MATERIALS AND METHODS

Subjects.

Six HLA-A2-positive, acutely HBV-infected patients were included in this study after informed consent. The study was approved by the local medical ethics committee. The diagnosis of acute hepatitis B was based on at least 10-fold-elevated serum ALT levels and detection of hepatitis B surface antigen and anti-hepatitis B core antigen antibodies (immunoglobulin M). All patients were negative for antibodies to hepatitis A virus, hepatitis C virus (HCV), hepatitis D virus, and human immunodeficiency virus type 1 and type 2. The clinical and virological data of the patients at the first time point of clinical appearance and at a later time point after viral clearance are summarized in Table Table11.

TABLE 1.
Study population

PBMC.

Peripheral blood mononuclear cells (PBMC) were isolated from EDTA anticoagulated blood samples on a Ficoll-Histopaque density gradient (PAA, Vienna, Austria). After isolation, cells were washed twice in phosphate-buffered saline (Gibco, Auckland, NZ) and were studied immediately or were cryopreserved in medium containing 80% fetal calf serum (FCS) (Gibco, Auckland, NZ), 10% dimethyl sulfoxide (Sigma-Aldrich, Germany), and 10% RPMI 1640 (Gibco, Auckland, NZ). The results of functional assays performed with fresh and cryopreserved PBMC from the same bleed date were comparable.

Synthetic peptides and HLA-A2 multimer complex.

HBV-derived peptides previously shown to be HLA-A2-restricted HBV epitopes were synthesized with free N and C termini (Biosynthan, Berlin, Germany). The amino acid sequences of the HLA-A2-restricted HBV and influenza virus epitopes are shown in Table Table2.2. These peptides were initially dissolved in 100% dimethyl sulfoxide (Sigma-Aldrich, Germany) at 20 mg/ml and were further diluted to 1 mg/ml with RPMI 1640 (Gibco, Auckland, NZ) before use. HLA-A2 tetramers or pentamers corresponding to the HBV peptides were obtained either from ProImmune (Oxford, UK) or from the National Tetramer Core Facility at Emory University (Atlanta, GA).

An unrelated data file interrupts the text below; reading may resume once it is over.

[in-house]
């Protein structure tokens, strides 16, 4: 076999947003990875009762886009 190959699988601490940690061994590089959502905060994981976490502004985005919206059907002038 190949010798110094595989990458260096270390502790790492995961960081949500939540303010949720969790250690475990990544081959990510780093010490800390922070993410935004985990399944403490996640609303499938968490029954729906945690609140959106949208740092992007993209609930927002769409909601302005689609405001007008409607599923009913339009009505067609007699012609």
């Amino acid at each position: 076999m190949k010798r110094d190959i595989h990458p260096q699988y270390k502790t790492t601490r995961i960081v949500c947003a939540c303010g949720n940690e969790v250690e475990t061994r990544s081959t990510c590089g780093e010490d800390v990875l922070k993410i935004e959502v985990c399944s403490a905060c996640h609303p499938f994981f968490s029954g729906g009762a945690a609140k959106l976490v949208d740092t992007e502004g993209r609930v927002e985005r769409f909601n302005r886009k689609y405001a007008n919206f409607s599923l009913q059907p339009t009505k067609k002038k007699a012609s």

TABLE 2.
Study peptides

Antibodies.

Anti-CD8-phycoerithrin (anti-CD8-PE), anti-CD8 Cy7-PE, anti-CD38-PE, anti-gamma interferon (anti-IFN-γ), and anti-PD-1 antibodies and isotype fluorescein isothiocyanate, PE, Cy7, and allophycocyanin controls were obtained from BD Bioscience-Pharmingen (San Jose, CA). Anti-CD127 antibody was purchased from Immunotech (Marseille, France), anti-CCR7-PE antibodies were purchased from R&D Systems (Minneapolis, MN), and anti-CD27-PE antibody was purchased from Hoelzel Diagnostika (Cologne, Germany). All antibodies were used for immunostaining and fluorescence-activated cell sorter (FACS) analysis according to the instructions of the manufacturers.

Multimer and antibody staining.

A total of 1 × 106 cells per well on a 96-well plate were incubated with allophycocyanin-conjugated HLA-A2 tetramers or pentamers (ProImmune, Oxford, UK) corresponding to the peptides shown in Table Table2.2. Incubation was performed at 37°C and 5% CO2 for 15 min. Cells were washed three times with phosphate-buffered saline containing 1% FCS, blocked with pure immunoglobulin G1 for 10 min, and stained with an anti-CD8 antibody for 15 min. Cells were washed three times followed by surface staining with anti-CD127, anti-PD-1, anti-CD38, anti-CCR7, or anti-CD27 antibodies for 15 min at 4°C, washed again, and fixed in 100 ml CellFIX (BD Bioscience Pharmingen) per well. As a positive control for PD-1 staining, 4 × 106 PBMC were resuspended in 1 ml RPMI medium (Gibco) containing 10% FCS, 1% streptomycin-penicillin, and 1.5% HEPES buffer (1 M), stimulated with 100 U recombinant IL-2 (rIL-2) and 0.4 μg/ml anti-human CD3 monoclonal antibody (Immunotech, Marseilles, France), and cultured for 72 h in the presence of 2 × 106 irradiated autologous PBMC. FACS analysis was performed using a BD FACSCalibur flow cytometer and either Cell Quest software (BD Biosciences) or FlowJo software (Tree Star, Inc., Ashland, OR).

Intracellular IFN-γ staining.